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We're saved by Jesus' death and his life

July 8, 2022

Daily Scripture

Romans 5:1-10

1 Therefore, since we have been made righteous through his faithfulness [or by faith], we have peace with God through our Lord Jesus Christ. 2 We have access by faith into this grace in which we stand through him, and we boast in the hope of God’s glory. 3 But not only that! We even take pride in our problems, because we know that trouble produces endurance, 4 endurance produces character, and character produces hope. 5 This hope doesn’t put us to shame, because the love of God has been poured out in our hearts through the Holy Spirit, who has been given to us.
6 While we were still weak, at the right moment, Christ died for ungodly people. 7 It isn’t often that someone will die for a righteous person, though maybe someone might dare to die for a good person. 8 But God shows his love for us, because while we were still sinners Christ died for us. 9 So, now that we have been made righteous by his blood, we can be even more certain that we will be saved from God’s wrath through him. 10 If we were reconciled to God through the death of his Son while we were still enemies, now that we have been reconciled, how much more certain is it that we will be saved by his life?

Daily Reflection & Prayer

Systematically setting out the core of his message, the apostle Paul told Christians in Rome (where he’d never yet been—cf. Romans 1:10) that people need Jesus because his living, dying and rising again reconciled us with God. That reconciliation is not just “fire insurance.” It opens a new quality of life here and now for us. In this new life we see even problems differently, knowing that “trouble produces endurance, endurance produces character, and character produces hope” (verses 3-4).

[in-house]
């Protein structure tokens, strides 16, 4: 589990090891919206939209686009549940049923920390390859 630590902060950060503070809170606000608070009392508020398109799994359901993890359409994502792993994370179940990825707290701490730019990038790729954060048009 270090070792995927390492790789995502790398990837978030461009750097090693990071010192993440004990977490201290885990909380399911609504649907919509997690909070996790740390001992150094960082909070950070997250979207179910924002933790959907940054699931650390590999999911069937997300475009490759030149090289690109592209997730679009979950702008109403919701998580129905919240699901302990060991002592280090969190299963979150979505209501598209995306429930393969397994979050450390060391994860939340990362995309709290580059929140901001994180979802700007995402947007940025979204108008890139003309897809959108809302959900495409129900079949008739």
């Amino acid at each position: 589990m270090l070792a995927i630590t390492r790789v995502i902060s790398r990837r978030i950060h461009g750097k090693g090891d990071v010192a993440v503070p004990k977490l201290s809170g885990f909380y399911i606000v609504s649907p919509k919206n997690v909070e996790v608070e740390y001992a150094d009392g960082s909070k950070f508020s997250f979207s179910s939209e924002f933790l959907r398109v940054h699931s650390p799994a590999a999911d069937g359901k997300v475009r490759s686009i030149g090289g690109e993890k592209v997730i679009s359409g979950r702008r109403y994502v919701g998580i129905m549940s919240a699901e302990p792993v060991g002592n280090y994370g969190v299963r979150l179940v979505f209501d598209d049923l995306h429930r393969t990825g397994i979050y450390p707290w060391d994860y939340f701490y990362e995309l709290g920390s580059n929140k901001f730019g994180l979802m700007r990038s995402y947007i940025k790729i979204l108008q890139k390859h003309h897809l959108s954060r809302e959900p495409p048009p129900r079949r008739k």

• Paul expanded on “peace with God” when he later told Timothy, “This saying…deserves full acceptance: ‘Christ Jesus came into the world to save sinners’—and I’m the biggest sinner of all. But this is why I was shown mercy, so that Christ Jesus could show his endless patience to me first of all” (1 Timothy 1:15-16). How have you (or could you) open your heart to the inner peace Jesus offers?
  • Paul trained as a rabbi (cf. Acts 22:3). Rabbis used a rhetorical form known by the Hebrew words qal wahomer, or “How much more.” In verse 10, Paul used that form to say, in effect, “If Christ was willing to die for us, how much more certain can we be that he will stay with us and support us in our daily life?” ln what ways do you depend on Christ’s presence with you every day? How might it lighten your “spiritual load” to count on that more completely?

Lord Jesus, thank you for your willingness to die for me before I was even born, and to draw my heart to you. And thank you for staying with me to guide me into your kind of life. Amen.

GPS Insights

Picture of Darren Lippe

Darren Lippe

Darren Lippe & his wife, Doris, first met in a Resurrection Single Adult Sunday School class in 1997 & were married in what is now the Student Center. They are empty nesters with 2 college-aged sons, Matthew & Jacob. Darren serves as a Couples Small Group co-leader & Men's Group Leader, while volunteering in a variety of other capacities at Resurrection.

With our sermon series focused on Revivals, I recall in high school portraying Preacher Haggler in the play, “Dark Side of the Moon.” The climatic scene of the play took place during a tent revival meeting. To prepare for the role, my director encouraged me to visit with some folks who had attended a tent revival to get their recollections & memories. I chatted with one old codger who had attended a tent revival meeting as a young farm boy back in the early 1940’s. (Note: While many of Darren’s conversations that appear here are imaginary, this was a real conversation – Editor.)

He lived on a small farm in mid-Kansas. Traveling to church was a challenge, so his family’s worship tended to be limited to listening to the Gospel Hour on the radio on Sunday evenings. One summer a tent revival was coming to their community & his Mom said it was time for the family to “get some religion.”